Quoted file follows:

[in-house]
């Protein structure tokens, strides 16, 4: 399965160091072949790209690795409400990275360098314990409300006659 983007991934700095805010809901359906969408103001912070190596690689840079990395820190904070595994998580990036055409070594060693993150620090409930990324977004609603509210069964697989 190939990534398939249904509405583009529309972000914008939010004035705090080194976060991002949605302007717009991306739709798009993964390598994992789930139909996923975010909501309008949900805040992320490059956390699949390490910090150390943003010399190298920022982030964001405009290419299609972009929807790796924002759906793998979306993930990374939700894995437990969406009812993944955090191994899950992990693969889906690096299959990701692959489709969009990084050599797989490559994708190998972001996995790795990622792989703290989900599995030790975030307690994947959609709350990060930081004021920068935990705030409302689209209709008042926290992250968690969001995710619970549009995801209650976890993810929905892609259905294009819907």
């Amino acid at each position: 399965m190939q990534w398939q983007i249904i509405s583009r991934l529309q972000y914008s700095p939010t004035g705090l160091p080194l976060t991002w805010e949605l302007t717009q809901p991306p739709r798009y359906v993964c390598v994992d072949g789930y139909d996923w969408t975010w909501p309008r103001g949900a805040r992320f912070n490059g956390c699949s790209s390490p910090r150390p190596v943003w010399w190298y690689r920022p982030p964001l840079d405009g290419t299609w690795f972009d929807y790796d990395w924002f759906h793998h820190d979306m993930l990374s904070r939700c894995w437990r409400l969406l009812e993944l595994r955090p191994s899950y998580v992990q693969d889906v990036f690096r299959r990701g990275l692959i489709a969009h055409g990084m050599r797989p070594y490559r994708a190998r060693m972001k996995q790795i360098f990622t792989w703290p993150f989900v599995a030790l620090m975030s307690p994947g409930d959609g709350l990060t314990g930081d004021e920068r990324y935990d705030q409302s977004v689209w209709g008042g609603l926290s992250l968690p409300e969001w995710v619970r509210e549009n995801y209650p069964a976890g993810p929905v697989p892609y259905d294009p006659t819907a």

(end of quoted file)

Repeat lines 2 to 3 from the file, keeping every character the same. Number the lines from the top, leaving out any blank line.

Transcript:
């Protein structure tokens, strides 16, 4: 399965160091072949790209690795409400990275360098314990409300006659 983007991934700095805010809901359906969408103001912070190596690689840079990395820190904070595994998580990036055409070594060693993150620090409930990324977004609603509210069964697989 190939990534398939249904509405583009529309972000914008939010004035705090080194976060991002949605302007717009991306739709798009993964390598994992789930139909996923975010909501309008949900805040992320490059956390699949390490910090150390943003010399190298920022982030964001405009290419299609972009929807790796924002759906793998979306993930990374939700894995437990969406009812993944955090191994899950992990693969889906690096299959990701692959489709969009990084050599797989490559994708190998972001996995790795990622792989703290989900599995030790975030307690994947959609709350990060930081004021920068935990705030409302689209209709008042926290992250968690969001995710619970549009995801209650976890993810929905892609259905294009819907």
């Amino acid at each position: 399965m190939q990534w398939q983007i249904i509405s583009r991934l529309q972000y914008s700095p939010t004035g705090l160091p080194l976060t991002w805010e949605l302007t717009q809901p991306p739709r798009y359906v993964c390598v994992d072949g789930y139909d996923w969408t975010w909501p309008r103001g949900a805040r992320f912070n490059g956390c699949s790209s390490p910090r150390p190596v943003w010399w190298y690689r920022p982030p964001l840079d405009g290419t299609w690795f972009d929807y790796d990395w924002f759906h793998h820190d979306m993930l990374s904070r939700c894995w437990r409400l969406l009812e993944l595994r955090p191994s899950y998580v992990q693969d889906v990036f690096r299959r990701g990275l692959i489709a969009h055409g990084m050599r797989p070594y490559r994708a190998r060693m972001k996995q790795i360098f990622t792989w703290p993150f989900v599995a030790l620090m975030s307690p994947g409930d959609g709350l990060t314990g930081d004021e920068r990324y935990d705030q409302s977004v689209w209709g008042g609603l926290s992250l968690p409300e969001w995710v619970r509210e549009n995801y209650p069964a976890g993810p929905v697989p892609y259905d294009p006659t819907a």